Mirrah Foulkes is primarily know for her acting work, with prominent appearances in the final season of All Saints (2009), the first season of Harrow (2018), and Jane Campion’s Top of the Lake (2013). She began making her own short films in 2012 and Judy and Punch marks her feature debut as a director. More recently she has directed three episodes of the Stan Original series Eden (2021). Damon Herriman won Best Actor at the 9th AACTA Awards for his performance as Punch, which is well deserved – his performance displays flashes of the charisma which allowed Punch to become a successful performer, while also conveying his character’s contemptible hypocrisy. I’d only previously encountered him in the second season of Marieke Hardy’s Laid (2012), in which he plays a similarly vile character, although he’s apparently better known as a semi-regular lowlife in Justified (2010-15) and Charles Manson in Once Upon a Time… in Hollywood (2019). Mia Wasikowska was nominated for Best Actress, but lost out to a worthy competitor in Aisling Franciosi, who won the award for her role in Jennifer Kent’s The Nightingale (2018). The film’s only other AACTA Award went to François Tétaz for Best Original Music Score – he also won Best Soundtrack Album at the following year’s APRA Music Awards. Tetaz is a notable figure from the Melbourne music scene, forming the Dorobo record label and the Moose Mastering studio. I’m most familiar with him from his work as a member of Shinjuku Thief (1992-97), Loggerhead (1993-94) and Snog (1997-2003). His work as a producer takes in bands such as Gotye, Architecture in Helsinki and Spiderbait, but his highest profile credit is the score for Wolf Creek (2005), which won the APRA Award for Feature Film Score of the Year.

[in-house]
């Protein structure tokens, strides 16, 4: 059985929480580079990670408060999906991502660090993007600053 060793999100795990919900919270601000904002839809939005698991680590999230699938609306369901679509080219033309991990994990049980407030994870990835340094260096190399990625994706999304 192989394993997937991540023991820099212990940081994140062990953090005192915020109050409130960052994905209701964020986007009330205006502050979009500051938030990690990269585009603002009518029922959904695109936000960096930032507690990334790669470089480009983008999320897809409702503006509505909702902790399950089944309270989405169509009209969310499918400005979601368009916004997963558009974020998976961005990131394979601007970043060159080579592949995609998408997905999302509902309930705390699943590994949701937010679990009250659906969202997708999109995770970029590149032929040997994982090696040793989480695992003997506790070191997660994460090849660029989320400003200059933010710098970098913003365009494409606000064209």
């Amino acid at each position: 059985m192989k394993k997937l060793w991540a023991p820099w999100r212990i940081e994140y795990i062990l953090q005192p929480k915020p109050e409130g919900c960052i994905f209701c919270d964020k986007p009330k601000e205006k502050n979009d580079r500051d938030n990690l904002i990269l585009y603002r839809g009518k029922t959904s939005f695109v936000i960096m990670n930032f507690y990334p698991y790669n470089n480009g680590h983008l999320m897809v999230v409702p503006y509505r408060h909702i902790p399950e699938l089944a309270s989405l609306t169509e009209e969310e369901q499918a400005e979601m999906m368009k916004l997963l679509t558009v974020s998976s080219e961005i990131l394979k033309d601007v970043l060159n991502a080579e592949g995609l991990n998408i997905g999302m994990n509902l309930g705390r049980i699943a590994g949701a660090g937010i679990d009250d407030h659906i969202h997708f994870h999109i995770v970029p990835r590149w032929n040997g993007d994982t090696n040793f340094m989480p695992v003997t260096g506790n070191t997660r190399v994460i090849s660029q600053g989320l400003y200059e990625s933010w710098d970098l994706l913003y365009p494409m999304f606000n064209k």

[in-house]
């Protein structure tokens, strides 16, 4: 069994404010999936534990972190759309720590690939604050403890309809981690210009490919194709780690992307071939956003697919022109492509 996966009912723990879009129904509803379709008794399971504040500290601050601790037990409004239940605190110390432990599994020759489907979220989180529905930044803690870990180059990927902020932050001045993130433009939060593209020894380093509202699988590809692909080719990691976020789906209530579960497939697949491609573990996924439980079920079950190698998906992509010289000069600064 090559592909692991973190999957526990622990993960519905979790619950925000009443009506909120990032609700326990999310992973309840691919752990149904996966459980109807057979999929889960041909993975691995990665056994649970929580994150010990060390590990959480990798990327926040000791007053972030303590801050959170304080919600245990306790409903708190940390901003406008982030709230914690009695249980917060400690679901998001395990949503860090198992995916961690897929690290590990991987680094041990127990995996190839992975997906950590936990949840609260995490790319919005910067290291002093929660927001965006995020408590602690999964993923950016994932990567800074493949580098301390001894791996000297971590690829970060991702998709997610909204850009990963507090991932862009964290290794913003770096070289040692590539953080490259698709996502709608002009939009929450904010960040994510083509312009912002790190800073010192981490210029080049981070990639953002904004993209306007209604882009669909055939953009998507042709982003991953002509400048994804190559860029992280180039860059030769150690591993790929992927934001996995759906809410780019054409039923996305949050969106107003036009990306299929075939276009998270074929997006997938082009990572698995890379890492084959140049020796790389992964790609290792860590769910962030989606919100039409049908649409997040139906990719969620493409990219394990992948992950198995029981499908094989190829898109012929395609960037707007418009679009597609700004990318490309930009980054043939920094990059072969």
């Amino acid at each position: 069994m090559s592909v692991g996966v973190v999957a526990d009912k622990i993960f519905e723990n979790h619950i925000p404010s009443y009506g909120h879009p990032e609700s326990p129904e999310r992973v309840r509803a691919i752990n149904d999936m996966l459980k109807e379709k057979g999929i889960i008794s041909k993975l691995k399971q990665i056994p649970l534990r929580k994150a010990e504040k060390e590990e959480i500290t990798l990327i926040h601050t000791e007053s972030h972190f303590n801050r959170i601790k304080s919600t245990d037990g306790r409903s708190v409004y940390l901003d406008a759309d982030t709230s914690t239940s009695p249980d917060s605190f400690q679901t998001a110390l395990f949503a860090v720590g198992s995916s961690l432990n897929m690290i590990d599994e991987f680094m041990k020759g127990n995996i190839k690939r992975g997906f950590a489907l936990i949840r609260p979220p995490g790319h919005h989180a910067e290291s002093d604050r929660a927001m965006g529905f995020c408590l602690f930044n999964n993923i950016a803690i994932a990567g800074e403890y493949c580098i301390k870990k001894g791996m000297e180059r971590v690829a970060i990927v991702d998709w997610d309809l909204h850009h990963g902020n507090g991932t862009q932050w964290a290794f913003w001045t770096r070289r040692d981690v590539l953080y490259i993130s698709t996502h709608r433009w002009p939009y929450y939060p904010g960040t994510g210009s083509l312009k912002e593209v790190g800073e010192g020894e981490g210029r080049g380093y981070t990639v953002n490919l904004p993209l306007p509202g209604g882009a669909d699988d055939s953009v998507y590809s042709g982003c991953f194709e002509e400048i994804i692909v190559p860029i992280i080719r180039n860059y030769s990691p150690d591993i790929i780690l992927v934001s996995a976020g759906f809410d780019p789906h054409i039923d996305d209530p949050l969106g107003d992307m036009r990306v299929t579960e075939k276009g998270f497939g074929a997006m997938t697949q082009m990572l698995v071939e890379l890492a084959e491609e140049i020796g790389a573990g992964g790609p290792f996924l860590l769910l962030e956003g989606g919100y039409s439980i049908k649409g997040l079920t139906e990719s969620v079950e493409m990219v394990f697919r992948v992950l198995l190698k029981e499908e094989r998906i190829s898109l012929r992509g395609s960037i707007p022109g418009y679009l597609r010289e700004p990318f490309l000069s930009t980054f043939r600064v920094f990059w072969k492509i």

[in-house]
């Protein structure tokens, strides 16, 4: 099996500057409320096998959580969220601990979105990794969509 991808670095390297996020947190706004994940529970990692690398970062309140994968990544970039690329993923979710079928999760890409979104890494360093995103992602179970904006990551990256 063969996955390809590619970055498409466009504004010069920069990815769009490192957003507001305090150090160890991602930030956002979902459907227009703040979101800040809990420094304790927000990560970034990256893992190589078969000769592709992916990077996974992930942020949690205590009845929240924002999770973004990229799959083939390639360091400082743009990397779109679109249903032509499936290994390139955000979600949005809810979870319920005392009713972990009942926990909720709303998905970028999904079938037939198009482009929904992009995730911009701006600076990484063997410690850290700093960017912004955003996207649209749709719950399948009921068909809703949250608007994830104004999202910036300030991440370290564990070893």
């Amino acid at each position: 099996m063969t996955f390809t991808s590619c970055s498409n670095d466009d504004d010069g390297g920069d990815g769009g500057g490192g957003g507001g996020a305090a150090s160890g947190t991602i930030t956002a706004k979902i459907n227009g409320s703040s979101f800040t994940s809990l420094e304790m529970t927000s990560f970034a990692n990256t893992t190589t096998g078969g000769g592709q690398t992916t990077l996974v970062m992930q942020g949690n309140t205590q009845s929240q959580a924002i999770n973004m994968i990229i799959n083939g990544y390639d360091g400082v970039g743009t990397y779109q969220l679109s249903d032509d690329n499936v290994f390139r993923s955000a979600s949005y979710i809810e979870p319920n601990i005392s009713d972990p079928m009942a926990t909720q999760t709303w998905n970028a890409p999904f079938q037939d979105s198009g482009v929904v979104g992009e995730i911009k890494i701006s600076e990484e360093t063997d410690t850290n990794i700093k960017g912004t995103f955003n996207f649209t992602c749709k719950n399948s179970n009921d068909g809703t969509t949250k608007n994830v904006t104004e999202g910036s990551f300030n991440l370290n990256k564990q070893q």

Wasikowska’s previous film, Piercing (2018), is a far more viscerally disturbing experience. It was adapted by writer/director Nicolas Pesce from the novel Piercing [Piasshingu] (1994) by Murakami Ryū, who also wrote the original 1997 novel on which Miike Takashi’s Audition [Ōdishon] (1999) was based. Anybody familiar with that film will immediately be alerted to the type of experience they might be in for – and if that one wasn’t for you, Piercing definitely won’t be.